In "Outlander," which premieres Saturday on Starz, executive producer Ronald D. Moore adapts a series of books by Diana Gabaldon, to whose international success I have not contributed at all. The first — the story the debut season tells — was published in 1991; the eighth and latest, "Written in My Own Heart's Blood," this June.
It's just after the end of WWII. Englishwoman Claire Randall (Caitriona Balfe) has spent five years patching the wounded and seeing to the dying on the front lines. Now she is on a get-reacquainted trip to the Scottish Highlands with her husband, Frank (Tobias Menzies, currently also seen on Sundance Channel in "The Honorable Woman"), a British intelligence veteran about to begin teaching history at Oxford.
FOR THE RECORD:
Outlander': In a review of the cable drama "Outlander" in the Aug. 9 Calendar section, the latest title in the Diana Gabaldon book series that inspired the show was referred to as "Written in My Own Blood." The book's title is "Written in My Own Heart's Blood."
"There's no place on Earth with more magic and superstition mixed into its daily life than the Scottish Highlands," Frank tells Claire, and, as if to prove his point for him, she touches an ancient standing stone and opens her eyes in 1743. Somehow she does not go completely, instantly, permanently mad, despite immediately encountering the look-alike ancestor of her loving husband, an officer of bad reputation and no better person.
But she is a tough cookie, accustomed to chaos and no pushover. "So far I'd been assaulted, threatened, kidnapped and nearly raped," she says in a voice-over of her introduction to the 18th century. (The Scottish Enlightenment, well underway in Edinburgh, had not reached the clan-conscious Highlands.) Her new hosts, for their part, are not sure whether she is a friend they should keep close or an enemy they should keep closer, so they make her an honored prisoner, with a couple of guards for comic relief.
With her experience of battlefield surgery and her botany degree, she sets herself up quickly as a kind of Dr. Claire, Medicine Woman, and with the history and spycraft she picked up from her husband added to her considerable native smarts, she manages to navigate life in the castle, which, among stirrings of revolution — we are on the eve of the Second Jacobite Rebellion — also has a she-likes-him-but-he-likes-her component. (Claire is also capable of getting everything wrong, but, fair enough — you go back in time 200 years and see how you do.)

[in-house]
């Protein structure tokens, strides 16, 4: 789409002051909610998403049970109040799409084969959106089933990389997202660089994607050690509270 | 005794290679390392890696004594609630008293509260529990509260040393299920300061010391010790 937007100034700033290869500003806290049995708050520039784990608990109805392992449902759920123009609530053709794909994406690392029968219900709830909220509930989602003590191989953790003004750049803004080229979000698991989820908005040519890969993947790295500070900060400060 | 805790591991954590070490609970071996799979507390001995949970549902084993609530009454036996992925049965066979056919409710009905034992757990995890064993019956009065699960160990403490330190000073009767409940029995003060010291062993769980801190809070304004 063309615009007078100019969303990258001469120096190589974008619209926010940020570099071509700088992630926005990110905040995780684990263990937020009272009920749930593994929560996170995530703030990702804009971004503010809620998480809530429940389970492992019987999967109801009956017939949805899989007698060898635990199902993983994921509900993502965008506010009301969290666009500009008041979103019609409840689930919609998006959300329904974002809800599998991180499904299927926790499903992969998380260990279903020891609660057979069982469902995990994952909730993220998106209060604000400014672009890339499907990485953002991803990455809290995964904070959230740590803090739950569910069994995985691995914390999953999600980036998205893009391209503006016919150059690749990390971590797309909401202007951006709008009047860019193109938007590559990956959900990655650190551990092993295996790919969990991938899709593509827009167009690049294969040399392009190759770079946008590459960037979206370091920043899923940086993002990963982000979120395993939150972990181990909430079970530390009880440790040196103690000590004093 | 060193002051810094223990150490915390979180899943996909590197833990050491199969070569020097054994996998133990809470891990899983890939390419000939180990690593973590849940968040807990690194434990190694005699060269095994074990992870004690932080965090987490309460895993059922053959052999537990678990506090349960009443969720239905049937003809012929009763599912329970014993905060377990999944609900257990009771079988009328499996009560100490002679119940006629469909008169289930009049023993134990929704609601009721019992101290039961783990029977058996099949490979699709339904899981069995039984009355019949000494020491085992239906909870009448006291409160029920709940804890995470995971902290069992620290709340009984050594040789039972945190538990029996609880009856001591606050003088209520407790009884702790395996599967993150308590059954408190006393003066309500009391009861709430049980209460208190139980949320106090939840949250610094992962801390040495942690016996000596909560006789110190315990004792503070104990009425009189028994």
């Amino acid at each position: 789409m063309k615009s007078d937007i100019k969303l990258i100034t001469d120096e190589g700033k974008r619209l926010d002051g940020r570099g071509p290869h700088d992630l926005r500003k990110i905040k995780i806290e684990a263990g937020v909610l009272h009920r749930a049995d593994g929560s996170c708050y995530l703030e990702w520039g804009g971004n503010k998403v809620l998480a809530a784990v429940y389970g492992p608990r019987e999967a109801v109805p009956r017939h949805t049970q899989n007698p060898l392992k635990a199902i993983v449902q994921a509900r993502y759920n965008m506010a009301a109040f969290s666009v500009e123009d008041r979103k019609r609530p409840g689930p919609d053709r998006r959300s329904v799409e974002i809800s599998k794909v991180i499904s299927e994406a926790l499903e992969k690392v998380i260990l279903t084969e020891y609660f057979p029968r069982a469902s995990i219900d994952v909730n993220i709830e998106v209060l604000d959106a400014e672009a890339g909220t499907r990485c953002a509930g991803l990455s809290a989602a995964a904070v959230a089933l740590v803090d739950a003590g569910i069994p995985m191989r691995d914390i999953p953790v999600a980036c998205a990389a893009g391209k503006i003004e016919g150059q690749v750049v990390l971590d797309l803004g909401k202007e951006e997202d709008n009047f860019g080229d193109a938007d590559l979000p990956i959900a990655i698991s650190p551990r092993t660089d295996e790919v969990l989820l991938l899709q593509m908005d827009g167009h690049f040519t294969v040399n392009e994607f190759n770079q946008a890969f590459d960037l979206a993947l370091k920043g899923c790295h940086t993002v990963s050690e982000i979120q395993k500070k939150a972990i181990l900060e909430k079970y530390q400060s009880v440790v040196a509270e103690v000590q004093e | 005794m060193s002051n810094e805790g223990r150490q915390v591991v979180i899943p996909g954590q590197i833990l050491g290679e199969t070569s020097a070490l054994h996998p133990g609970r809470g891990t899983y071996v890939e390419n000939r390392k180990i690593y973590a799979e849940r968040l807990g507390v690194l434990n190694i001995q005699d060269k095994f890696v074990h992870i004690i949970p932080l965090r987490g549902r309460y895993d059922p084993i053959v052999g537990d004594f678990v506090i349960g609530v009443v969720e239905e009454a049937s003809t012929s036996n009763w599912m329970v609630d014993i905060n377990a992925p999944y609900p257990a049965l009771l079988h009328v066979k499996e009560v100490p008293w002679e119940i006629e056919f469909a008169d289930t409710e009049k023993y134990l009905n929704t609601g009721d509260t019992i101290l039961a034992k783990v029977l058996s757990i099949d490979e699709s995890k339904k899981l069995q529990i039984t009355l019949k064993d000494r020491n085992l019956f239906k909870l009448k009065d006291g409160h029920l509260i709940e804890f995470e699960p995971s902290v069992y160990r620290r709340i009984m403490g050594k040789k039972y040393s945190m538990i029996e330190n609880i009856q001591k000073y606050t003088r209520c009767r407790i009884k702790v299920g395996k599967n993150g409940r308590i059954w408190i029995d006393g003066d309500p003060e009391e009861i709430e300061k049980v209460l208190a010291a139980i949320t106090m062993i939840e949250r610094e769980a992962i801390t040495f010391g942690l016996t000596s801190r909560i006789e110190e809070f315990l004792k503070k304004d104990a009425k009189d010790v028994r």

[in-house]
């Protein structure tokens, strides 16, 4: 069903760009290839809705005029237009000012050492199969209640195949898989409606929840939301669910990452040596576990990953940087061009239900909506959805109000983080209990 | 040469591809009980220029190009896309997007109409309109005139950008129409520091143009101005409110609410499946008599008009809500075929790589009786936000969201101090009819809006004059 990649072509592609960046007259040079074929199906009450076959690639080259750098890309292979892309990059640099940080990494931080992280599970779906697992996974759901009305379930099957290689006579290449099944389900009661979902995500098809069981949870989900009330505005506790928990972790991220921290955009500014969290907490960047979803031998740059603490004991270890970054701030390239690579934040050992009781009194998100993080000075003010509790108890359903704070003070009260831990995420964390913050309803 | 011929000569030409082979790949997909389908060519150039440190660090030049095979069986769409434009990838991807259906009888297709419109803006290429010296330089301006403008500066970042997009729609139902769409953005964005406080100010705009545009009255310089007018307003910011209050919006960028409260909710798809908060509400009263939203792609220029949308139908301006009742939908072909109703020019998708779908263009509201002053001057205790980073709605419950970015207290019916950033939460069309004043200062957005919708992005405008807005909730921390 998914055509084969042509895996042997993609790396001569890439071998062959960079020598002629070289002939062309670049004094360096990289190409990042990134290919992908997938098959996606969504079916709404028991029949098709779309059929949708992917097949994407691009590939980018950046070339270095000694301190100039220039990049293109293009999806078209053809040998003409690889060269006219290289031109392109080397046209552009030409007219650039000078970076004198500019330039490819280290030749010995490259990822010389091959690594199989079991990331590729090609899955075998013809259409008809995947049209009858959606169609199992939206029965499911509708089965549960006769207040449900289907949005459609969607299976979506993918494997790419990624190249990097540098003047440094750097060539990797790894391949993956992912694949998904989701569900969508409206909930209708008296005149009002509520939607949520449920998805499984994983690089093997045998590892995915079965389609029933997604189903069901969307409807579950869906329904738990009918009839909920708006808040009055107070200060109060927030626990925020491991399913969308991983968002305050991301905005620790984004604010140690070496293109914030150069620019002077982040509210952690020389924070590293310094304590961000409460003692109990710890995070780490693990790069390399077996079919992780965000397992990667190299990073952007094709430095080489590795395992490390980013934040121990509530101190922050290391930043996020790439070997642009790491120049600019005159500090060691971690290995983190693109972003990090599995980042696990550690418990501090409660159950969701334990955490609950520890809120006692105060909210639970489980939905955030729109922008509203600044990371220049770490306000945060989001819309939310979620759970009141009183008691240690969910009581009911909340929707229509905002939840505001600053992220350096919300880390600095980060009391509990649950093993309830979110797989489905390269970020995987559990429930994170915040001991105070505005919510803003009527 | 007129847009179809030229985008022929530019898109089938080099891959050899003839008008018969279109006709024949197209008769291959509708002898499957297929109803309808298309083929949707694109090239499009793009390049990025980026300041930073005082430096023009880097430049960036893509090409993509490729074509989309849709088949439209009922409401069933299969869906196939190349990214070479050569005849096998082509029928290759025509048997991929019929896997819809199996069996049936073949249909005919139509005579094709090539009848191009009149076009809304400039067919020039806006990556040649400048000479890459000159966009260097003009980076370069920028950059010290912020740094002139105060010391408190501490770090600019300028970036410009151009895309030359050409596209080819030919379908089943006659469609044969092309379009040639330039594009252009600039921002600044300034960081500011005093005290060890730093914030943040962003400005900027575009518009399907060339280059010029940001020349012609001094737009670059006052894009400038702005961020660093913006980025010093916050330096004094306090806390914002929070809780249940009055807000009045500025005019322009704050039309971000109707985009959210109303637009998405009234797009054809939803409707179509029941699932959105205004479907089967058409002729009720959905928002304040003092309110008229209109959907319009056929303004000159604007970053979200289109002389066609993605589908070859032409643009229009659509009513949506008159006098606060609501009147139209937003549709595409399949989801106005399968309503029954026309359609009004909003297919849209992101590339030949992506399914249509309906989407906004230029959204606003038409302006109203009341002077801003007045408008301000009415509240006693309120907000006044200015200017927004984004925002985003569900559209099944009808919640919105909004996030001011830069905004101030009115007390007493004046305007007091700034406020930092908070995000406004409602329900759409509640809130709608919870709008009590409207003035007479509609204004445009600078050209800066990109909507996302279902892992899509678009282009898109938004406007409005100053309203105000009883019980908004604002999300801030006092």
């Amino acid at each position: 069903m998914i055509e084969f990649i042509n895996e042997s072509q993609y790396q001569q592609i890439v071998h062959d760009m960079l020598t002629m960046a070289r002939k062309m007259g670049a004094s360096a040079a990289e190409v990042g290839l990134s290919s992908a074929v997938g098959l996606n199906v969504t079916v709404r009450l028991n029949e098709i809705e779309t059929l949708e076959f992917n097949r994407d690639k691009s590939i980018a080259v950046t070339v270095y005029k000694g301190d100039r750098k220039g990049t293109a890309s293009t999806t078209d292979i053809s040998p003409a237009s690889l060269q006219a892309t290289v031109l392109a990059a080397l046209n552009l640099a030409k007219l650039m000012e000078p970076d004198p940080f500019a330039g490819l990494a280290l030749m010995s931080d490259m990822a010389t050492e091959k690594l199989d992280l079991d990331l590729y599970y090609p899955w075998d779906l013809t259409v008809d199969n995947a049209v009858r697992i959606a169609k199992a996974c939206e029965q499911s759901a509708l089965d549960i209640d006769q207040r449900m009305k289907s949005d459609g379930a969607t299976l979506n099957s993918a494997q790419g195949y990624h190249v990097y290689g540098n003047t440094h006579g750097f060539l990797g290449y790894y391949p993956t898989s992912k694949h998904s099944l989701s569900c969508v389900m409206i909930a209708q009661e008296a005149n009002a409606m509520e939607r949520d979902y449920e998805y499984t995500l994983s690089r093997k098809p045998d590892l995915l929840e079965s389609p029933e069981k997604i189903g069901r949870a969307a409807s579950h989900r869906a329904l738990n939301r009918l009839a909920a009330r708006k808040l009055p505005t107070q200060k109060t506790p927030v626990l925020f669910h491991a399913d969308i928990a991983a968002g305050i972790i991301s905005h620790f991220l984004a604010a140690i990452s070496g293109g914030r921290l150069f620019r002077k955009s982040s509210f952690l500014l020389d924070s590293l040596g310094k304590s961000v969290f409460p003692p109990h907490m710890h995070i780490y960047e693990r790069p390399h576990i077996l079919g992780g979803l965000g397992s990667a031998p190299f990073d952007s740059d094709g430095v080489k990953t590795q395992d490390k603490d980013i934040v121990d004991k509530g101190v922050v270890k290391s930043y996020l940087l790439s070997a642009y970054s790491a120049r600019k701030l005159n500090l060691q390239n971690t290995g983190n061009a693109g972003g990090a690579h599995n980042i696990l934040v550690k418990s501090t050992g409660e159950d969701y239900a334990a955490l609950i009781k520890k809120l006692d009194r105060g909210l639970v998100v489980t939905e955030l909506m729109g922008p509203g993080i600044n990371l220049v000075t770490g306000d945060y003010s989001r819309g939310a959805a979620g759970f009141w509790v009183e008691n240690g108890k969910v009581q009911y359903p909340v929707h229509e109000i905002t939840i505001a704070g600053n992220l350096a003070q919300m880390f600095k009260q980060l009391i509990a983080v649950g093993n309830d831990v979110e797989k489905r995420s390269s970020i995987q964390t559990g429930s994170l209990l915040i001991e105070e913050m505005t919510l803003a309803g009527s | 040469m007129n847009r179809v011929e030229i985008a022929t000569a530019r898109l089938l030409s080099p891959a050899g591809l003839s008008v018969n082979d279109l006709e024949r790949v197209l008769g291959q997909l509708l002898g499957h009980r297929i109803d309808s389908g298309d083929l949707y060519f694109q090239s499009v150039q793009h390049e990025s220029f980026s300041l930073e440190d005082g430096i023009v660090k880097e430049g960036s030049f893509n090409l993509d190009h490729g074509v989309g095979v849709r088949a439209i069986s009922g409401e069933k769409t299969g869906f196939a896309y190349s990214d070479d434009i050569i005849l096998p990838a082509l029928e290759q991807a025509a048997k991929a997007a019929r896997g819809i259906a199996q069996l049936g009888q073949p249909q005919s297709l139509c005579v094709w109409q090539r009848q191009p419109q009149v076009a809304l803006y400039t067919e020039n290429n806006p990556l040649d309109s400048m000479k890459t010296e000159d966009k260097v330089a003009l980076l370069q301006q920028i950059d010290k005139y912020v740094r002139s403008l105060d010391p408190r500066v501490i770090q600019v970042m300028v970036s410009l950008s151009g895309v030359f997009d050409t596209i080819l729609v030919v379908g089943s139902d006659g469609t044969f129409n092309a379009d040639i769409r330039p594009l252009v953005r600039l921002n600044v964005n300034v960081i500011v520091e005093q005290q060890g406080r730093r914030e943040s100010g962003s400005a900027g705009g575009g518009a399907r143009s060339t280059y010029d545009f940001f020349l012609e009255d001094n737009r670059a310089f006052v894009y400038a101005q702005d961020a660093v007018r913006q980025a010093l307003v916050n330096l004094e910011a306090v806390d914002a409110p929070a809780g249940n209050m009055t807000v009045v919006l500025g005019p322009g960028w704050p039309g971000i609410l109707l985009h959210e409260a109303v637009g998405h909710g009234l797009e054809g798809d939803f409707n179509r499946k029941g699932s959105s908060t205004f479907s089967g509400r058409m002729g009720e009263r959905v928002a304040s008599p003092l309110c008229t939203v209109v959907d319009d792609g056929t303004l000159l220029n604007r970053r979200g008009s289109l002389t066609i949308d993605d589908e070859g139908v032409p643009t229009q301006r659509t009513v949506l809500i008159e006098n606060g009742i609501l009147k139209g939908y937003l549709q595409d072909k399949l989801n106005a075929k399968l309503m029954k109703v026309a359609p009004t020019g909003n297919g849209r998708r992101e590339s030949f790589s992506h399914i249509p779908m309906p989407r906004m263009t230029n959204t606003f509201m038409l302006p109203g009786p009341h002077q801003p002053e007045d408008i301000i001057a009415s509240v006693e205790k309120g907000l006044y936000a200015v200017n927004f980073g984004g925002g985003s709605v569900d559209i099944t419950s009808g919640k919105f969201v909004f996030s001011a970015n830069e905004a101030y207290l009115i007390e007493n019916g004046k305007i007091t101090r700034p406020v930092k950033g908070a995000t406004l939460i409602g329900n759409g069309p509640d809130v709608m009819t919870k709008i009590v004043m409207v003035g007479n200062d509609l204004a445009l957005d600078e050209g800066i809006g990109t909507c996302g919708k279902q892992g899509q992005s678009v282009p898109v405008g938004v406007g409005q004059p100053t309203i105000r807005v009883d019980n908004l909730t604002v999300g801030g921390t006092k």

Complicating things emotionally — and yet somehow making them … easier — is Jamie Fraser (Sam Heughan), a strong-jawed, big-shouldered, thick-haired fellow whose sculpted pectorals we meet by adoring firelight and whose whip-scarred back and fugitive-from-British-justice status only make him more attractive. He's also, as he has cause to tell Claire, "an educated man" who knows "Latin and Greek and such." (I'm nevertheless rooting for Frank of the future, though it's a cause as quixotic as the idea that Bonnie Prince Charlie Stuart could be set upon the English throne. But that's the kind of romantic I am.)
The series is slow, which is not a pejorative; nowadays, indeed, it is a sign of quality television, and Moore has been allowed a generous 16 episodes to tell his tale — six more than a season of "Game of Thrones," with only a single story line to follow. (We are never off Claire.) There are passages of action and some big set pieces, but most every scene takes its time and then takes a little more. But the pace also gives the show a weight and elegance that dignify its daffiness, much as Moore's "Battlestar Galactica" reboot turned an ephemeral franchise into something deep and philosophical, even as it grew, let's face it, pretty fracking weird.
Indeed, though it is not something that, on paper, I would expect much to care for, as made flesh by Moore and his exceedingly talented company, I like "Outlander" very much. It looks beautiful (Scotland, take a bow), the writing is smart — the dialogue supports the longer scenes — and the performances first-rate. A mostly unfamiliar main cast is abetted by faces well known to regular watchers of British imports: John Sessions, Tim McInnerny, the great Bill Paterson — Glasgow, represent! — and Annette Badland, whom you, of course, remember as Blon Fel-Fotch Passameer-Day Slitheen from "Doctor Who." And as Claire, Balfe makes a fine heroine, fit to fight the patriarchy and the power but also able to rock those 18th century fashions. It's delightful, all in all.
When: 9 and 10:10 p.m. Saturday